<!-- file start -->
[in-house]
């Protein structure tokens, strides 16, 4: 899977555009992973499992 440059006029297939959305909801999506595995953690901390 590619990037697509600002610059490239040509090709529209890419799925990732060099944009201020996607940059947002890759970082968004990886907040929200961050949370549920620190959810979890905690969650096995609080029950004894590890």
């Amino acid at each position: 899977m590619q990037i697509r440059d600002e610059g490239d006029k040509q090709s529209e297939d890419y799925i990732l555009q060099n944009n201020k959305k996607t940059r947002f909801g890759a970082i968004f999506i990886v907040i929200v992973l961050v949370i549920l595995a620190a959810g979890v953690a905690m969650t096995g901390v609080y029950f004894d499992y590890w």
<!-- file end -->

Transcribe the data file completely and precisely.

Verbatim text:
[in-house]
């Protein structure tokens, strides 16, 4: 899977555009992973499992 440059006029297939959305909801999506595995953690901390 590619990037697509600002610059490239040509090709529209890419799925990732060099944009201020996607940059947002890759970082968004990886907040929200961050949370549920620190959810979890905690969650096995609080029950004894590890």
């Amino acid at each position: 899977m590619q990037i697509r440059d600002e610059g490239d006029k040509q090709s529209e297939d890419y799925i990732l555009q060099n944009n201020k959305k996607t940059r947002f909801g890759a970082i968004f999506i990886v907040i929200v992973l961050v949370i549920l595995a620190a959810g979890v953690a905690m969650t096995g901390v609080y029950f004894d499992y590890w």